Imagine if the United States captured the laptop computer in Iraq containing encrypted e-mails detailing Iranian financial and military support for insurgents.
Now stop imagining and consider a very real scenario in this hemisphere. Just substitute Colombia for the United States and Venezuela for Iran.
In early March, Colombian forces attacked a hideout of the Revolutionary Armed Forces in Colombia, or FARC, across the border in Ecuador. They killed a key FARC leader and in the process got ahold of several of his laptops, containing numerous e-mails that indicated the Venezuelan government had created a $300-million secret fund for the FARC and that the Venezuelan military had delivered surface-to-air missiles capable of shooting down Colombia's U.S.-supplied Black Hawk helicopters.
The scandal has dominated headlines across Latin America. But outside of Florida's Hispanic media, the controversy involving one of Washington's principal allies in the region, a group it has labeled a terrorist organization and the government of leftist firebrand Hugo Chavez has generated scant attention.
Just last week, Interpol reported that the computer files had not been tampered with by the Colombian military, seeming to refute categorically Venezuelan claims that the files were politically manipulated by the Colombian government.
So far, no one (besides Colombia) seems prepared to challenge Chavez head-on. The Bush administration has taken a hands-off approach, hoping that the laptop files will oblige Chavez to retreat from his solidarity with the FARC. U.S. officials also worry that turning up the heat on Chavez could help him stir up nationalist sentiment among his followers, as well as jeopardizing Venezuelan oil imports to this country.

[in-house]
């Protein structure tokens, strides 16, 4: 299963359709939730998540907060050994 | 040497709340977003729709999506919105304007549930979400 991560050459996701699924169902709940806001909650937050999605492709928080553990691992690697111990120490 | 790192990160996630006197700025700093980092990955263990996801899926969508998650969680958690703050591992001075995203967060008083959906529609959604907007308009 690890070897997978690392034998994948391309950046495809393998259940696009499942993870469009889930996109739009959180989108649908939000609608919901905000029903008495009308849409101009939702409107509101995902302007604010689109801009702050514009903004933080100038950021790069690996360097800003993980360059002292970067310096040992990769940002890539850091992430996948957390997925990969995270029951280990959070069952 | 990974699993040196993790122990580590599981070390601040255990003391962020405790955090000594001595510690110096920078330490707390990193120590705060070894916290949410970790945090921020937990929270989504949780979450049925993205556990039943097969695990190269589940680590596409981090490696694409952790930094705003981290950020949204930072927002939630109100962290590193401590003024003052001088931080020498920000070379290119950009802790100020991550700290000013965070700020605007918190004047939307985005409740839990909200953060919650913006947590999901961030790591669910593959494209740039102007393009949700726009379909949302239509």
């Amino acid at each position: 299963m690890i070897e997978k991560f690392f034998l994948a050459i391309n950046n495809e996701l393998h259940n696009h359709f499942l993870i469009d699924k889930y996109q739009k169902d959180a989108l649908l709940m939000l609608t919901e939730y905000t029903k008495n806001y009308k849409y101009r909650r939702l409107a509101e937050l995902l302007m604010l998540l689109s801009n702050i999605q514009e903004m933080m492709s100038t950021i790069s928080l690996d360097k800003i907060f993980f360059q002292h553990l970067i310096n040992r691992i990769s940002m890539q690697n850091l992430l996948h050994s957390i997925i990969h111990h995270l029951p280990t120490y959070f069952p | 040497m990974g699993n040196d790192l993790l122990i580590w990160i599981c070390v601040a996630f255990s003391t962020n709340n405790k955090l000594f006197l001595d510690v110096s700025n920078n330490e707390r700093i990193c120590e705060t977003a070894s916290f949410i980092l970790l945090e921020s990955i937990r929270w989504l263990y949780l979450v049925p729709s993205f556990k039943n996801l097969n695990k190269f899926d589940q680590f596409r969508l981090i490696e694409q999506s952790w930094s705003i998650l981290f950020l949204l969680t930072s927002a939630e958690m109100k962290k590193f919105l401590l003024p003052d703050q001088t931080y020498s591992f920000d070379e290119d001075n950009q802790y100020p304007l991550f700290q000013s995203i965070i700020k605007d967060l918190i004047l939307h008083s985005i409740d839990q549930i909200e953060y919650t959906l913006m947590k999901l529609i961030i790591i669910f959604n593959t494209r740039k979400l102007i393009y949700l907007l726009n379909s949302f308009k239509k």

Washington would like to see Latin American leaders rally around Colombia, and join the United States and Europe in officially recognizing the FARC as a terrorist organization. But no Latin American country has so far done so, heeding a tradition of noninterference in the internal affairs of fellow states.
However, analysts point out that Chavez's seemingly brazen advocacy of the FARC, flies in the face of regional nonintervention.
Supplying surface-to-air missiles could alter the balance of the war, though the FARC has yet to use the missiles if it has them. Colombia's air supremacy, thanks to the U.S. helicopters as well as U.S.-trained pilots equipped with night-vision goggles, is the main reason why the FARC rebels have been forced on the defensive in the last couple of years.
Independent verification of the files won't be easy, at least not to a courtroom standard of proof. But Colombia's case may benefit from recent defections that have reached higher and higher up the FARC's ranks. This has produced new human intelligence about rebel operations, Colombian military sources say, including drug trafficking and weapons smuggling.
Only last weekend, a major female rebel boss, known as "Karina," turned herself in to Colombian forces in an unprecedented surrender.
What can Karina tell the Colombian armed forces? No doubt quite a lot. If FARC chiefs begin to talk — or if a missile were to bring down a helicopter — then Chavez may find himself in even hotter water.